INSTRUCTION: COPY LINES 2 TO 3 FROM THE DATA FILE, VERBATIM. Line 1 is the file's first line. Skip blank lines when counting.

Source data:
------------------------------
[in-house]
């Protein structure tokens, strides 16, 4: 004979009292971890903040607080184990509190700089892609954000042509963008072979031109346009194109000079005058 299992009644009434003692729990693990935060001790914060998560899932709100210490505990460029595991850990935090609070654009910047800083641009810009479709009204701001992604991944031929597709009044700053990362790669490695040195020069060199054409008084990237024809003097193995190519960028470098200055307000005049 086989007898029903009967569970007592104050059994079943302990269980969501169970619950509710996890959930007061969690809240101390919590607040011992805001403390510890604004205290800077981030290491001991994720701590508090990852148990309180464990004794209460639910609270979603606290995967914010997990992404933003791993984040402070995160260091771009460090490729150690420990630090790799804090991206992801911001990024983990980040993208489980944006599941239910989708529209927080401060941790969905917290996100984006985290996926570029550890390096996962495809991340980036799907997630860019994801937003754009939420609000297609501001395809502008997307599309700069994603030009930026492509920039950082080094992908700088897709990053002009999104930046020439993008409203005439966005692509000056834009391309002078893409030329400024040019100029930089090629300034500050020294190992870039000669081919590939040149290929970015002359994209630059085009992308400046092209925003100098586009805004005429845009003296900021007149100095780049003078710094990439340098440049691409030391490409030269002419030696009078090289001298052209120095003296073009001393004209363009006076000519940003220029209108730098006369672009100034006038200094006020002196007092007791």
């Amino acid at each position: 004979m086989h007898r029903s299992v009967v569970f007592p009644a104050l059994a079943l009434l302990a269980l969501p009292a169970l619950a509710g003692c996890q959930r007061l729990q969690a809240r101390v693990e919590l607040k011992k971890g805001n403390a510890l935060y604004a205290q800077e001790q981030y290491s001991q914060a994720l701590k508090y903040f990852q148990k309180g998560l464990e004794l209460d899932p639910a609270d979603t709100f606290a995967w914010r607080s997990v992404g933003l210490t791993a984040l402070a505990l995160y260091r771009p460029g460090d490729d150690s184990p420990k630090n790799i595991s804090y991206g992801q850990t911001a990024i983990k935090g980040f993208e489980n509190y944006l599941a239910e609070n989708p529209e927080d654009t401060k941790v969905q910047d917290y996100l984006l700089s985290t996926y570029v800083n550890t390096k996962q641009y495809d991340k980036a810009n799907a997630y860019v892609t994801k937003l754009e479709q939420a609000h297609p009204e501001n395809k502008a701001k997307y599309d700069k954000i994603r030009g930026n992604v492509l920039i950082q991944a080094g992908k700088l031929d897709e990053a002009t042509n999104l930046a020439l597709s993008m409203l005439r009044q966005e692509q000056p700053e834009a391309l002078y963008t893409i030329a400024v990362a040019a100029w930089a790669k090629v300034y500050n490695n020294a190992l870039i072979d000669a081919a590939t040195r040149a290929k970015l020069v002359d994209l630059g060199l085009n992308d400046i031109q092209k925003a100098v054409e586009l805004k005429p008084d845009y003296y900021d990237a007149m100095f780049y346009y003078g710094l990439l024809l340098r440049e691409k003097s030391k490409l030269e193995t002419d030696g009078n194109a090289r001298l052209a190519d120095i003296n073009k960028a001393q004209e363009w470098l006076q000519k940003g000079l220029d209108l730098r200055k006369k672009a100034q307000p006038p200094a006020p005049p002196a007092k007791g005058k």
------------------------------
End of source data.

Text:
């Protein structure tokens, strides 16, 4: 004979009292971890903040607080184990509190700089892609954000042509963008072979031109346009194109000079005058 299992009644009434003692729990693990935060001790914060998560899932709100210490505990460029595991850990935090609070654009910047800083641009810009479709009204701001992604991944031929597709009044700053990362790669490695040195020069060199054409008084990237024809003097193995190519960028470098200055307000005049 086989007898029903009967569970007592104050059994079943302990269980969501169970619950509710996890959930007061969690809240101390919590607040011992805001403390510890604004205290800077981030290491001991994720701590508090990852148990309180464990004794209460639910609270979603606290995967914010997990992404933003791993984040402070995160260091771009460090490729150690420990630090790799804090991206992801911001990024983990980040993208489980944006599941239910989708529209927080401060941790969905917290996100984006985290996926570029550890390096996962495809991340980036799907997630860019994801937003754009939420609000297609501001395809502008997307599309700069994603030009930026492509920039950082080094992908700088897709990053002009999104930046020439993008409203005439966005692509000056834009391309002078893409030329400024040019100029930089090629300034500050020294190992870039000669081919590939040149290929970015002359994209630059085009992308400046092209925003100098586009805004005429845009003296900021007149100095780049003078710094990439340098440049691409030391490409030269002419030696009078090289001298052209120095003296073009001393004209363009006076000519940003220029209108730098006369672009100034006038200094006020002196007092007791």
């Amino acid at each position: 004979m086989h007898r029903s299992v009967v569970f007592p009644a104050l059994a079943l009434l302990a269980l969501p009292a169970l619950a509710g003692c996890q959930r007061l729990q969690a809240r101390v693990e919590l607040k011992k971890g805001n403390a510890l935060y604004a205290q800077e001790q981030y290491s001991q914060a994720l701590k508090y903040f990852q148990k309180g998560l464990e004794l209460d899932p639910a609270d979603t709100f606290a995967w914010r607080s997990v992404g933003l210490t791993a984040l402070a505990l995160y260091r771009p460029g460090d490729d150690s184990p420990k630090n790799i595991s804090y991206g992801q850990t911001a990024i983990k935090g980040f993208e489980n509190y944006l599941a239910e609070n989708p529209e927080d654009t401060k941790v969905q910047d917290y996100l984006l700089s985290t996926y570029v800083n550890t390096k996962q641009y495809d991340k980036a810009n799907a997630y860019v892609t994801k937003l754009e479709q939420a609000h297609p009204e501001n395809k502008a701001k997307y599309d700069k954000i994603r030009g930026n992604v492509l920039i950082q991944a080094g992908k700088l031929d897709e990053a002009t042509n999104l930046a020439l597709s993008m409203l005439r009044q966005e692509q000056p700053e834009a391309l002078y963008t893409i030329a400024v990362a040019a100029w930089a790669k090629v300034y500050n490695n020294a190992l870039i072979d000669a081919a590939t040195r040149a290929k970015l020069v002359d994209l630059g060199l085009n992308d400046i031109q092209k925003a100098v054409e586009l805004k005429p008084d845009y003296y900021d990237a007149m100095f780049y346009y003078g710094l990439l024809l340098r440049e691409k003097s030391k490409l030269e193995t002419d030696g009078n194109a090289r001298l052209a190519d120095i003296n073009k960028a001393q004209e363009w470098l006076q000519k940003g000079l220029d209108l730098r200055k006369k672009a100034q307000p006038p200094a006020p005049p002196a007092k007791g005058k």